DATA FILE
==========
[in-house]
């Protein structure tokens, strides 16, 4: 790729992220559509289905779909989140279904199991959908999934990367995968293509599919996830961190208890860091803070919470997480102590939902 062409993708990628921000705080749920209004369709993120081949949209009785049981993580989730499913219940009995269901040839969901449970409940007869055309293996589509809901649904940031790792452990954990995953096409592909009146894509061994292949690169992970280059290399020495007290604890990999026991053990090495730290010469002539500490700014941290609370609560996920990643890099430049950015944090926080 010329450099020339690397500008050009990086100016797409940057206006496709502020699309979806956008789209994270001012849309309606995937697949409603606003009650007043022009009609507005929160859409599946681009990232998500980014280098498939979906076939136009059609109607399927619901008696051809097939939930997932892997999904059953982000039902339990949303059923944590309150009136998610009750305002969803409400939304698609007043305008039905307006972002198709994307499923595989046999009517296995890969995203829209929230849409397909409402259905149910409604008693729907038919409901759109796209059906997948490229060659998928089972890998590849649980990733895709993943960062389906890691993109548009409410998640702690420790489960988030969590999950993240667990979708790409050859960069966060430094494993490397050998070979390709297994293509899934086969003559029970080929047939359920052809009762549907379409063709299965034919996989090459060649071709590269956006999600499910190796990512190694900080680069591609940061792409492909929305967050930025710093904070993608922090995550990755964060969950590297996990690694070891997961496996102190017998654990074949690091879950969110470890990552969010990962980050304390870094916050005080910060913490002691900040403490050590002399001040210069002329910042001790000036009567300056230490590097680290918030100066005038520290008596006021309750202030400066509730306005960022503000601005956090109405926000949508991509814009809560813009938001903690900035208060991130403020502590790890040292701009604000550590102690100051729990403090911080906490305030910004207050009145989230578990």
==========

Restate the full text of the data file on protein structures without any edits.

[in-house]
């Protein structure tokens, strides 16, 4: 790729992220559509289905779909989140279904199991959908999934990367995968293509599919996830961190208890860091803070919470997480102590939902 062409993708990628921000705080749920209004369709993120081949949209009785049981993580989730499913219940009995269901040839969901449970409940007869055309293996589509809901649904940031790792452990954990995953096409592909009146894509061994292949690169992970280059290399020495007290604890990999026991053990090495730290010469002539500490700014941290609370609560996920990643890099430049950015944090926080 010329450099020339690397500008050009990086100016797409940057206006496709502020699309979806956008789209994270001012849309309606995937697949409603606003009650007043022009009609507005929160859409599946681009990232998500980014280098498939979906076939136009059609109607399927619901008696051809097939939930997932892997999904059953982000039902339990949303059923944590309150009136998610009750305002969803409400939304698609007043305008039905307006972002198709994307499923595989046999009517296995890969995203829209929230849409397909409402259905149910409604008693729907038919409901759109796209059906997948490229060659998928089972890998590849649980990733895709993943960062389906890691993109548009409410998640702690420790489960988030969590999950993240667990979708790409050859960069966060430094494993490397050998070979390709297994293509899934086969003559029970080929047939359920052809009762549907379409063709299965034919996989090459060649071709590269956006999600499910190796990512190694900080680069591609940061792409492909929305967050930025710093904070993608922090995550990755964060969950590297996990690694070891997961496996102190017998654990074949690091879950969110470890990552969010990962980050304390870094916050005080910060913490002691900040403490050590002399001040210069002329910042001790000036009567300056230490590097680290918030100066005038520290008596006021309750202030400066509730306005960022503000601005956090109405926000949508991509814009809560813009938001903690900035208060991130403020502590790890040292701009604000550590102690100051729990403090911080906490305030910004207050009145989230578990």